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From Omar Gonzalez <omarg.develo...@gmail.com>
Subject Re: [DISCUSS] Re: [VOTE] Branching Strategy and SCM
Date Tue, 14 Aug 2012 00:31:24 GMT
On Mon, Aug 13, 2012 at 5:19 PM, Gordon Smith <gosmith@adobe.com> wrote:

> How does Git make merges better than in SVN?
> - Gordon
In SVN when you make a branch you can essentially move it to any folder
when you choose a location. The /branches folder is the typical target by
convention, but you can place it anywhere in the repository and that's
where your branch goes.

In Git when you branch it is actually a project wide atomic snapshot, that
is, you don't choose a 'location' for your branch, the entire repository
contents are considered a different branch of the project. That is one
fundamental difference.

Git also has 'rebase', which lets you handle merging different than SVN
merging resulting in a much more linear and clearer history. Instead of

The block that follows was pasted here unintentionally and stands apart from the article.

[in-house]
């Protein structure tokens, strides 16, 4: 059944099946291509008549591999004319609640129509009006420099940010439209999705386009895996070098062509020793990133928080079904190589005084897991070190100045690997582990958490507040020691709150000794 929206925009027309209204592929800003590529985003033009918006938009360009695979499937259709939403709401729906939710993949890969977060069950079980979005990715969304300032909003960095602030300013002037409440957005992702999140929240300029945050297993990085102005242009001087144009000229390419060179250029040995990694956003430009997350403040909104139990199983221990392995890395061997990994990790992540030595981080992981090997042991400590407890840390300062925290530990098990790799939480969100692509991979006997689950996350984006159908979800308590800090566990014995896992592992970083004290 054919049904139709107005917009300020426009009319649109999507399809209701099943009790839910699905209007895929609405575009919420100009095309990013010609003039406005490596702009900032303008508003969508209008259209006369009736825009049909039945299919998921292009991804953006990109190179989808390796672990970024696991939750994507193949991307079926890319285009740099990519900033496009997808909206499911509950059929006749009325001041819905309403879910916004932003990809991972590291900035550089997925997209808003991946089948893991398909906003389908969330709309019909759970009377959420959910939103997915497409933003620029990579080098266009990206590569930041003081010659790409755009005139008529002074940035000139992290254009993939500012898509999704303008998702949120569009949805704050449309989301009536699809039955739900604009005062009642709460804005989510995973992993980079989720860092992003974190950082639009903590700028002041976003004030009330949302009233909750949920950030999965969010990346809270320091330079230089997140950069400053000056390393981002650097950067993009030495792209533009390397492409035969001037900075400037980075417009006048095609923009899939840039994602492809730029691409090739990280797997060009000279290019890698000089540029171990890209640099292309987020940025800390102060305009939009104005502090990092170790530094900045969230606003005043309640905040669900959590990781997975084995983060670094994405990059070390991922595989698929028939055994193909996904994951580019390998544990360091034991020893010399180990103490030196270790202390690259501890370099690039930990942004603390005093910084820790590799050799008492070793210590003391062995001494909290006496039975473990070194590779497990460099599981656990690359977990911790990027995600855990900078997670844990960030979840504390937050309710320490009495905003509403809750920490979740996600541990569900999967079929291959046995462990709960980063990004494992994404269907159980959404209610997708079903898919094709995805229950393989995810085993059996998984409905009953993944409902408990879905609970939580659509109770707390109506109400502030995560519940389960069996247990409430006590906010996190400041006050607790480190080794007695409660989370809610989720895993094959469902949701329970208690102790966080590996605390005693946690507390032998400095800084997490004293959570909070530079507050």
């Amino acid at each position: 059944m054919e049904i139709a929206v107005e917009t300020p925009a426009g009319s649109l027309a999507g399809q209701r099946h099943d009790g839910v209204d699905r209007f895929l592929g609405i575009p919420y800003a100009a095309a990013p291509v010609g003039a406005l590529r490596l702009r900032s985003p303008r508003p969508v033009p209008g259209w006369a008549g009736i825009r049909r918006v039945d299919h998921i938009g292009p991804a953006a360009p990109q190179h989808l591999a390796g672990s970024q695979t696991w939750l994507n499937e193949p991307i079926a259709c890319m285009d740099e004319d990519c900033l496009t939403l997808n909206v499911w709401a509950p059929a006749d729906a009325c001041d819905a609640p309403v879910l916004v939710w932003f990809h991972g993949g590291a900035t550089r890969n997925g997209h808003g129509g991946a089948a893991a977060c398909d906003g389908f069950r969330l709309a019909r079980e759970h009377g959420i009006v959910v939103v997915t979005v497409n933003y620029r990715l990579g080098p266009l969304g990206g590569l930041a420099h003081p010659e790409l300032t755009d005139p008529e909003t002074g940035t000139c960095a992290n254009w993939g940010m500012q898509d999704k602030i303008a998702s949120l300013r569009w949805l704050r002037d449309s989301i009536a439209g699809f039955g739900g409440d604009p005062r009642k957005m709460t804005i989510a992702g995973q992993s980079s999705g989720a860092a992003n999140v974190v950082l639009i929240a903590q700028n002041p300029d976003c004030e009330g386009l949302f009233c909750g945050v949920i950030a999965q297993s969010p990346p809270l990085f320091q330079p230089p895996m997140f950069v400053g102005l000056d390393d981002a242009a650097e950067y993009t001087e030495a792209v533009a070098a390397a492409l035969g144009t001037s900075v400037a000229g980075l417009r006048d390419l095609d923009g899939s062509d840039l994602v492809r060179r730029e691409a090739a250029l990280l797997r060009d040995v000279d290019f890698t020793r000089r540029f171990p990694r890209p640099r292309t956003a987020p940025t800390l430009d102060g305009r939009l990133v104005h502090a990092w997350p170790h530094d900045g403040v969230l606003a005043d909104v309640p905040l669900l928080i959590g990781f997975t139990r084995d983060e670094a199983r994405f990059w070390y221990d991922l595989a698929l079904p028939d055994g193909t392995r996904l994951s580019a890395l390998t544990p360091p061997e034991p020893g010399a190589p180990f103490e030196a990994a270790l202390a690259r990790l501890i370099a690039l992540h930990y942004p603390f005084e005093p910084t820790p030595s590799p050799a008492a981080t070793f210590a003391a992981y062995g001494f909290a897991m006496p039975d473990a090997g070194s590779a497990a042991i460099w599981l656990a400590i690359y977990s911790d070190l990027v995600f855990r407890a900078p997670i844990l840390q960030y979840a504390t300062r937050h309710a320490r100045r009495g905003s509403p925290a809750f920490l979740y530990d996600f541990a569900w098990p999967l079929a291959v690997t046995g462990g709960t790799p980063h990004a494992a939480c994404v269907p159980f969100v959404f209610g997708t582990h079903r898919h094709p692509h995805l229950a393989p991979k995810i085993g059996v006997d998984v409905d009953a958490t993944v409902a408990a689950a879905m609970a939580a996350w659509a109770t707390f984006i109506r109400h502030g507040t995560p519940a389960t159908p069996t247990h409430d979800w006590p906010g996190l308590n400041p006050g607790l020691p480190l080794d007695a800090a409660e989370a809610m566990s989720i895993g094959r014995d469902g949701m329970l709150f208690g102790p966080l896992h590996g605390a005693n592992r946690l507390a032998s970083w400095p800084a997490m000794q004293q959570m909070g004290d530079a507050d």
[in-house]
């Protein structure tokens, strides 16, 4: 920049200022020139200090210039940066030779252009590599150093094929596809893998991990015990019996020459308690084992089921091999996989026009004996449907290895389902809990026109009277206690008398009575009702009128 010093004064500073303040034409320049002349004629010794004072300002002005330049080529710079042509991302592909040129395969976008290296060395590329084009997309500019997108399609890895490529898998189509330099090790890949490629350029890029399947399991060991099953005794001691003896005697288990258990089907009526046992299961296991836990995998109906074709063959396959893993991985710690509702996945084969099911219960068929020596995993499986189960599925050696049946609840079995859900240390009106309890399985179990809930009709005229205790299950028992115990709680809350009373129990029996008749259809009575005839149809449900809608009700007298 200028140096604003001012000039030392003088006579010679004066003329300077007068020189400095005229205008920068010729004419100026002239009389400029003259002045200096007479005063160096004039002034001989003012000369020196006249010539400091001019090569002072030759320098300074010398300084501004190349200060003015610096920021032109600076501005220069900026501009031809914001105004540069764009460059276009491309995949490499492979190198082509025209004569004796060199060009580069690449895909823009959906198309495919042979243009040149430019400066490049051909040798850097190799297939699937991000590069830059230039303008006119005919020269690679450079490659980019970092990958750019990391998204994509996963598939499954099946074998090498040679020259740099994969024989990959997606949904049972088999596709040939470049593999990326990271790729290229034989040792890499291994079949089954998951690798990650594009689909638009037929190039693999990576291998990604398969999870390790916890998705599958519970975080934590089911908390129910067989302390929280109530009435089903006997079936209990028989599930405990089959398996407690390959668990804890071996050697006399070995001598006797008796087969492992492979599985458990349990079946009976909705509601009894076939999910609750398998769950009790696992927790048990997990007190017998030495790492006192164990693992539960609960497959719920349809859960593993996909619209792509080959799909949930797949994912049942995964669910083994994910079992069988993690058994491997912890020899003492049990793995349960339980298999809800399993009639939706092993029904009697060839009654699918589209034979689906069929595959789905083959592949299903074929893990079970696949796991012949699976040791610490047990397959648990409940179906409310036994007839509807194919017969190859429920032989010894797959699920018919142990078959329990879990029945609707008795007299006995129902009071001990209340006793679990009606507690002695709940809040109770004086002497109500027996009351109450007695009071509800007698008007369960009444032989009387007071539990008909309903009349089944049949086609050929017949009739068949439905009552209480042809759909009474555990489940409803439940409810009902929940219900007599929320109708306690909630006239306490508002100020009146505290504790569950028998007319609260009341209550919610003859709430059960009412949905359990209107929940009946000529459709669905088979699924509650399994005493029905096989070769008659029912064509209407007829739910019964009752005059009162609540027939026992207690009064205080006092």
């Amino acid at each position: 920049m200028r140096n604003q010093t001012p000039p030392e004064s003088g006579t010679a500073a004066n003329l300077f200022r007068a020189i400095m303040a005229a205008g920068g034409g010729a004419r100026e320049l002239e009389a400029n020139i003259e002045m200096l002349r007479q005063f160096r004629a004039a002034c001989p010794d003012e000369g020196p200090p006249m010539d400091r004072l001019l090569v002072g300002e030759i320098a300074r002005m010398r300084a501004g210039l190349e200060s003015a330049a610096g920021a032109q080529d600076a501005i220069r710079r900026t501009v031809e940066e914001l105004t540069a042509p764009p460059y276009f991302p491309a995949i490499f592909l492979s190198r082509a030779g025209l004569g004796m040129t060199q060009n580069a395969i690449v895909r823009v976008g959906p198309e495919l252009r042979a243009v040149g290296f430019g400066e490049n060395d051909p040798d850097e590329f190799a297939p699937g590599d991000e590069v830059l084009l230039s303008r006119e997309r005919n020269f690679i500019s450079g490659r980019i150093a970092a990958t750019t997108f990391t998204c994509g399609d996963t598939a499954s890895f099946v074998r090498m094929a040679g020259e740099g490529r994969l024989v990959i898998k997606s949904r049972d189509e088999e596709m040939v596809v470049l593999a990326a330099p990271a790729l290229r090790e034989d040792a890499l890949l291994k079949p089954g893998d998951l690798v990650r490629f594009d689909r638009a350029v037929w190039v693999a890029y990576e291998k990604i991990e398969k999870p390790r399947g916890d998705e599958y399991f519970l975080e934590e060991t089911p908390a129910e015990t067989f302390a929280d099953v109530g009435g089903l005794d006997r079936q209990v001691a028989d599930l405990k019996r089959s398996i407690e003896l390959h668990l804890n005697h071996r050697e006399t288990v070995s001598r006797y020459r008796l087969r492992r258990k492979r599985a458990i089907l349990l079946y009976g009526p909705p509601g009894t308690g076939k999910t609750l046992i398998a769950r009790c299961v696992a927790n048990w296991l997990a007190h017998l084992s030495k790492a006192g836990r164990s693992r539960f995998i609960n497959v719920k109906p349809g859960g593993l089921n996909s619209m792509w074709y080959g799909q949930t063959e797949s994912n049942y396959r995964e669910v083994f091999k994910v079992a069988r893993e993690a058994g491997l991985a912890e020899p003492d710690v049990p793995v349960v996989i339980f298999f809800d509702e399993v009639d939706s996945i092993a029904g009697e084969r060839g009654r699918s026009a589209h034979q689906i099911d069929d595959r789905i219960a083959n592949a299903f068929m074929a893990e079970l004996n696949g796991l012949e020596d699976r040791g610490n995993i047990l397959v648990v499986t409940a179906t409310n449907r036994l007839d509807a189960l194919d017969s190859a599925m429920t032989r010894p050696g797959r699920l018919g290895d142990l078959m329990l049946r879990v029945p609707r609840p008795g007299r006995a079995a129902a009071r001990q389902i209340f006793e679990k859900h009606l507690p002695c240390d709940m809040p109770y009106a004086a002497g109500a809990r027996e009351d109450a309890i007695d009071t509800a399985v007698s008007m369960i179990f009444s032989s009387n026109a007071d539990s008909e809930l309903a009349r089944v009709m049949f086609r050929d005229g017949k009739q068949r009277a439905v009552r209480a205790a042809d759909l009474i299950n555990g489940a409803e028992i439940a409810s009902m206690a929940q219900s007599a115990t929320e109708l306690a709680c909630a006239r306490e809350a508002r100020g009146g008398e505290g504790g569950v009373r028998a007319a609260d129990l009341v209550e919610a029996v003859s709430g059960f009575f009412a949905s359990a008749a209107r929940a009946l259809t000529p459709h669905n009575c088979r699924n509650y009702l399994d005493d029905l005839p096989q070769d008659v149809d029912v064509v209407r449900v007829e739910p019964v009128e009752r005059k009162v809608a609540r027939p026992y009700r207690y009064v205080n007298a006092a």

having "merge commits" where a bunch of code meets together and is merged a
rebase handles things differently. When you 'rebase' what happens is Git
knows what the 'parent' commit was and it unrolls all of your changes as if
you've just made the new branch, and then it puts them away in a 'stash'.
Git will then retrieve all of the new commits made to the originating
branch, after those are retrieved each commit is re-applied to your branch
in chronological order, allowing you to resolve conflicts as they happen as
if all commits on both branches were occurring one after the other. Because
of this you can handle updating old branches more efficiently and resulting
in a cleaner project repository history.


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